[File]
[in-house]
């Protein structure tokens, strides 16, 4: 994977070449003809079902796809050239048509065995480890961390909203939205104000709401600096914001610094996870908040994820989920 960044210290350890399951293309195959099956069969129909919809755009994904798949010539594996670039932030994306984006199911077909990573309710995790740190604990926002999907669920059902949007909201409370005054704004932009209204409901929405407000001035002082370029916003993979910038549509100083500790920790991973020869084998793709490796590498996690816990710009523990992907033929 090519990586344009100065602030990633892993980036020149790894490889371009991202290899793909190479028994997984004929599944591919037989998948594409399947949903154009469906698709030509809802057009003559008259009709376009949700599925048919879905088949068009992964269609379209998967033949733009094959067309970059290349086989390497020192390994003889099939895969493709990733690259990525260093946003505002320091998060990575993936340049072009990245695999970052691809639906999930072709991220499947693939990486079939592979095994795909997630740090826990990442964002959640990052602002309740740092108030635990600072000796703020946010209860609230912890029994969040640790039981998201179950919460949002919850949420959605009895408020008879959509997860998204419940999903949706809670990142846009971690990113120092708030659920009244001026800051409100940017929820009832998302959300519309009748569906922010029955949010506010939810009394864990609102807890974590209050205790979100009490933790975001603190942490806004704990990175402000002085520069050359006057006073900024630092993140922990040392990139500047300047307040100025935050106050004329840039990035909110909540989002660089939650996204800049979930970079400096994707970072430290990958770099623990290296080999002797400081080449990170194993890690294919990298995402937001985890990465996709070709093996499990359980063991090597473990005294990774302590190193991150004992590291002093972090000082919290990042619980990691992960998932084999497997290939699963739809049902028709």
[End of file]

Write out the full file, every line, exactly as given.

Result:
[in-house]
């Protein structure tokens, strides 16, 4: 994977070449003809079902796809050239048509065995480890961390909203939205104000709401600096914001610094996870908040994820989920 960044210290350890399951293309195959099956069969129909919809755009994904798949010539594996670039932030994306984006199911077909990573309710995790740190604990926002999907669920059902949007909201409370005054704004932009209204409901929405407000001035002082370029916003993979910038549509100083500790920790991973020869084998793709490796590498996690816990710009523990992907033929 090519990586344009100065602030990633892993980036020149790894490889371009991202290899793909190479028994997984004929599944591919037989998948594409399947949903154009469906698709030509809802057009003559008259009709376009949700599925048919879905088949068009992964269609379209998967033949733009094959067309970059290349086989390497020192390994003889099939895969493709990733690259990525260093946003505002320091998060990575993936340049072009990245695999970052691809639906999930072709991220499947693939990486079939592979095994795909997630740090826990990442964002959640990052602002309740740092108030635990600072000796703020946010209860609230912890029994969040640790039981998201179950919460949002919850949420959605009895408020008879959509997860998204419940999903949706809670990142846009971690990113120092708030659920009244001026800051409100940017929820009832998302959300519309009748569906922010029955949010506010939810009394864990609102807890974590209050205790979100009490933790975001603190942490806004704990990175402000002085520069050359006057006073900024630092993140922990040392990139500047300047307040100025935050106050004329840039990035909110909540989002660089939650996204800049979930970079400096994707970072430290990958770099623990290296080999002797400081080449990170194993890690294919990298995402937001985890990465996709070709093996499990359980063991090597473990005294990774302590190193991150004992590291002093972090000082919290990042619980990691992960998932084999497997290939699963739809049902028709």